“The majority of people don’t respond to immunotherapy,” says Greg Delgoffe, PhD, associate professor at the department of immunology at the University of Pittsburgh School of Medicine. “The reason is that we don’t really understand how the immune system is regulated within this altered tumor microenvironment.”

A study conducted by a team of scientists at Hillman Cancer Center and the University of Pittsburgh School of Medicine, led by Delgoffe and published in a Nature article titled “Metabolic support of tumor-infiltrating regulatory T cells by lactic acid“demonstrates how the composition of the tumor’s immediate environment subverts the immune system and enables the tumor to evade attack.

Cancer evades Immune Response
Cancer evades the immune system by “feeding” the T cells that protect the tumor and “starving” the T cells that would attack. [UPMC, created with BioRender.com]
The study suggests that an existing drug that prevents lactate uptake could boost cancer immunotherapy.

Disrupting the effect of the tumor microenvironment on immune cells in mice, the team was able to shrink tumors, prolong survival and increase sensitivity to immunotherapy.

A subset of immune T cells called regulatory T (Treg) cells suppress activation and division of effector T cells that kill cancer cells, maintain tolerance to self-antigens, and prevent autoimmune diseases such as type I diabetes, Crohn’s disease and multiple sclerosis.  Although crucial for the maintenance of equilibrium in a biological system, Treg cells pose a barrier to anti-cancer immunity.

The tumor microenvironment (TME) attracts Treg cells and promotes their functional specialization. Tumor cells create a metabolite-depleted, oxygen-starved, and acidic TME. This creates a competition for metabolites between effector T cells coming in to kill tumor cells, and the tumor cells, and impairs the functional capacity of the defending effector T cells. At the same time, Treg cells that are metabolically different from effector T cells, strongly suppress the killer cells within the TME.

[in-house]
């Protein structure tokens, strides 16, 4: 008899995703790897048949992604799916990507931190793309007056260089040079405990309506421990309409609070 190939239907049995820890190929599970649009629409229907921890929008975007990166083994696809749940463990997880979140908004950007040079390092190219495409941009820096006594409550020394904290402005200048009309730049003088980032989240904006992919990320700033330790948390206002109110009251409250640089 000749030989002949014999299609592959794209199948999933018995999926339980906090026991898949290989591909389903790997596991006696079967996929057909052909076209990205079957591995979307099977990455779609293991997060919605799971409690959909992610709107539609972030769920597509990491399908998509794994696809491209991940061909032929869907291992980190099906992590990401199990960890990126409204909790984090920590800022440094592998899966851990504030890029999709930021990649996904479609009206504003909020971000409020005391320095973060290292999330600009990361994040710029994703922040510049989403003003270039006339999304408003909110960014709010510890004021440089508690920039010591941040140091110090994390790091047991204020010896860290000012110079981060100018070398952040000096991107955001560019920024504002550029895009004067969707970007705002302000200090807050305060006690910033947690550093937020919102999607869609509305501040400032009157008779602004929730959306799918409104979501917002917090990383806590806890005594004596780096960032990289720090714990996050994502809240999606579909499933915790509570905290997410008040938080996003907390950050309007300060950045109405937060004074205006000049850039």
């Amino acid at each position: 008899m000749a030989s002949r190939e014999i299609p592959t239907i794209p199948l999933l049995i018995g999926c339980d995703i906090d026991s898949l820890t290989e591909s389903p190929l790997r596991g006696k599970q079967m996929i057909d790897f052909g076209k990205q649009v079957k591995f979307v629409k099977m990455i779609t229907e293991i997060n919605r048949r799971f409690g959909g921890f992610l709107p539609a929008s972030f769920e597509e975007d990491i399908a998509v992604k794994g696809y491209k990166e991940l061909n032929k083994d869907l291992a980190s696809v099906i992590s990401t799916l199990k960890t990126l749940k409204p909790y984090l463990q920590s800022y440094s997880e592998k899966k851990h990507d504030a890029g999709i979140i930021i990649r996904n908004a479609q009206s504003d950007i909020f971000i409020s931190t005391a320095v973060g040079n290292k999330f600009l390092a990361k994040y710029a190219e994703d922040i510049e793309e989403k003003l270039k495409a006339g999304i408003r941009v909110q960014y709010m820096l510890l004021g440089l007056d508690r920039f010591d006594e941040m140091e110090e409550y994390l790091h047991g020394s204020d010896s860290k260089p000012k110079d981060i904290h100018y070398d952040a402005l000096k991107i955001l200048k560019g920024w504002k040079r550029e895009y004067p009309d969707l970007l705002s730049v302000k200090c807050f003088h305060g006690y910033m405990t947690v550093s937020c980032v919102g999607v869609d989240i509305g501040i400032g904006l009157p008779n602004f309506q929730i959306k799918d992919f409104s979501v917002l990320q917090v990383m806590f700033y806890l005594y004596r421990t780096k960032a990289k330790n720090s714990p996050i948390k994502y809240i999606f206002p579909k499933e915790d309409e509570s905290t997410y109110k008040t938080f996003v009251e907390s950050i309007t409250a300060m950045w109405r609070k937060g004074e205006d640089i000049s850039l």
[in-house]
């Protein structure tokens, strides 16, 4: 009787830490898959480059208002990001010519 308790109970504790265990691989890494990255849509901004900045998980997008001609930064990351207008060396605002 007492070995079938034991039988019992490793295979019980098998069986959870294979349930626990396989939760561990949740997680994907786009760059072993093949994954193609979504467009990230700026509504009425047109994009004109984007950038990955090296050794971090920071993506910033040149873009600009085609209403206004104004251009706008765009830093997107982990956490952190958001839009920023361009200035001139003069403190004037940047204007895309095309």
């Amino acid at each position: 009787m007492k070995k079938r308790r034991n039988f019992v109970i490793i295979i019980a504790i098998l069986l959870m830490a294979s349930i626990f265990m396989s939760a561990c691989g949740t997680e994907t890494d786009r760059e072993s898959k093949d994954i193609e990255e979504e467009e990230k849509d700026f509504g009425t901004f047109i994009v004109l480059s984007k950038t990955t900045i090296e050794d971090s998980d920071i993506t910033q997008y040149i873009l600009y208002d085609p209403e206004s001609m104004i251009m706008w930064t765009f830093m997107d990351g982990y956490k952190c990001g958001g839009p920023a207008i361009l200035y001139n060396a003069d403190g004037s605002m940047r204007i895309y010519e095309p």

In the current study scientist find a mechanistic link between the altered metabolic landscape of the TME and the increased activity of Treg cells recruited to the TME. The authors show, Treg cells adopt a variety of flexible approaches in metabolizing glucose in normal and cancer tissues and can engage an alternative metabolic pathway to maintain their suppressive function and even multiply in the TME.

Immune cells, like all other cell types, need to constantly produce energy for their activities. Delgoffe’s team focuses on how these different types of T cells have different appetites, and how tumors—which have large appetites—compete for nutrients with infiltrating immune cells. The researchers report effector and regulatory T cells have very different appetites, and cancer cells exploit this difference to evade attack.

The authors conduct in vitro studies to show Treg cells become unstable and poor suppressors of effector T cells when in high glucose media where Treg cells adopt the glycolytic pathway to metabolize glucose—a pathway that does not require oxygen and produces lactic acid as a by-product.

Unlike most other cells, Treg cells can tolerate high levels of lactate. The authors show when treated with lactate Treg cells stabilize, thrive and multiply in high-glucose conditions.

The authors then delete a gene called MCT1 that encodes a lactate transporter in Treg cells, and reveal that lactate uptake is dispensable for the function of Treg cells in the peripheral circulation away from tumor cells, but is essential in Treg cells within the tumor.

“We starved the T-regs,” says Delgoffe. “When T-reg cells are not being sustained by the tumor, killer T cells can come in and kill the cancer.”

Importantly, the researchers demonstrate, preventing Treg cells in the tumor from taking up lactate slows tumor growth and increases response to immunotherapy. Delgoffe’s team combined MCT1 inhibition with immunotherapy and showed that the anti-cancer effects were stronger than either strategy alone.

“Cancer is wise to the whole situation,” says Delgoffe. “Cancer cells don’t just starve T cells that would kill them but actually feed these regulatory T cells that would protect them.”

Delgoffe’s team found that tumors consume all the vital nutrients in their vicinity that effector T cells would need to attack. Further, tumors also excrete lactic acid that feeds the Treg cells, supporting them to protect tumors from an immune attack. So Treg cells nuzzle up with the tumor to stay fed.

“What better way to recruit a cell than food?” says Delgoffe.

Clinically, the same effect might be achievable using drugs that inhibit MCT1—one of which is currently being tested in people with advanced lymphoma and is well-tolerated.

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